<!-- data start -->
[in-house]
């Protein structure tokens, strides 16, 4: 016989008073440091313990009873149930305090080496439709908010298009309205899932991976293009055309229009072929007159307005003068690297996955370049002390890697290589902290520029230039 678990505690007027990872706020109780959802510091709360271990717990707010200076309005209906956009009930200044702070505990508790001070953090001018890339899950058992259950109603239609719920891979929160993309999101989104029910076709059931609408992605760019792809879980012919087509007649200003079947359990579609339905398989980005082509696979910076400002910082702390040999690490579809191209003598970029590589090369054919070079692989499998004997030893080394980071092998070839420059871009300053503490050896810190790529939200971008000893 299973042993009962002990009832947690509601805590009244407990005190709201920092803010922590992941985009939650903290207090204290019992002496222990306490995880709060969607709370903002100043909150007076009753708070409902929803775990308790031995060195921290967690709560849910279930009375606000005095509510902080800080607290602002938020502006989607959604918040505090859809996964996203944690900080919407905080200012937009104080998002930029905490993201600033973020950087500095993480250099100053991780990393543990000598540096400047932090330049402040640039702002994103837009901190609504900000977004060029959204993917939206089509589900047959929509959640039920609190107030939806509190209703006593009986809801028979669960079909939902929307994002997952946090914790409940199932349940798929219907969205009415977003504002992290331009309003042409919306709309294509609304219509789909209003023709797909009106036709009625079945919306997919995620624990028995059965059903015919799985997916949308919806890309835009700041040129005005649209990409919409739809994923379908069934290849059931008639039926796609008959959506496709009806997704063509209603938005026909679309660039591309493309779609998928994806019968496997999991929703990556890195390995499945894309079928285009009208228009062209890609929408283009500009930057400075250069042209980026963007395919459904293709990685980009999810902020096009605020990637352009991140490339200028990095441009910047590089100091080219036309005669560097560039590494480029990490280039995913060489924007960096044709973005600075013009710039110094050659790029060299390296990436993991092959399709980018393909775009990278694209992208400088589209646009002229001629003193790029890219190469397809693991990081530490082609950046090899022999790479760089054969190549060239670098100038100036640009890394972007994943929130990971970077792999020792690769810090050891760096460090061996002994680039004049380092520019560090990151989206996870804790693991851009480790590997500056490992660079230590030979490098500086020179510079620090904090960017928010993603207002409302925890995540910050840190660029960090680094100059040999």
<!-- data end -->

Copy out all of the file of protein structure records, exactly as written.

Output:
[in-house]
């Protein structure tokens, strides 16, 4: 016989008073440091313990009873149930305090080496439709908010298009309205899932991976293009055309229009072929007159307005003068690297996955370049002390890697290589902290520029230039 678990505690007027990872706020109780959802510091709360271990717990707010200076309005209906956009009930200044702070505990508790001070953090001018890339899950058992259950109603239609719920891979929160993309999101989104029910076709059931609408992605760019792809879980012919087509007649200003079947359990579609339905398989980005082509696979910076400002910082702390040999690490579809191209003598970029590589090369054919070079692989499998004997030893080394980071092998070839420059871009300053503490050896810190790529939200971008000893 299973042993009962002990009832947690509601805590009244407990005190709201920092803010922590992941985009939650903290207090204290019992002496222990306490995880709060969607709370903002100043909150007076009753708070409902929803775990308790031995060195921290967690709560849910279930009375606000005095509510902080800080607290602002938020502006989607959604918040505090859809996964996203944690900080919407905080200012937009104080998002930029905490993201600033973020950087500095993480250099100053991780990393543990000598540096400047932090330049402040640039702002994103837009901190609504900000977004060029959204993917939206089509589900047959929509959640039920609190107030939806509190209703006593009986809801028979669960079909939902929307994002997952946090914790409940199932349940798929219907969205009415977003504002992290331009309003042409919306709309294509609304219509789909209003023709797909009106036709009625079945919306997919995620624990028995059965059903015919799985997916949308919806890309835009700041040129005005649209990409919409739809994923379908069934290849059931008639039926796609008959959506496709009806997704063509209603938005026909679309660039591309493309779609998928994806019968496997999991929703990556890195390995499945894309079928285009009208228009062209890609929408283009500009930057400075250069042209980026963007395919459904293709990685980009999810902020096009605020990637352009991140490339200028990095441009910047590089100091080219036309005669560097560039590494480029990490280039995913060489924007960096044709973005600075013009710039110094050659790029060299390296990436993991092959399709980018393909775009990278694209992208400088589209646009002229001629003193790029890219190469397809693991990081530490082609950046090899022999790479760089054969190549060239670098100038100036640009890394972007994943929130990971970077792999020792690769810090050891760096460090061996002994680039004049380092520019560090990151989206996870804790693991851009480790590997500056490992660079230590030979490098500086020179510079620090904090960017928010993603207002409302925890995540910050840190660029960090680094100059040999």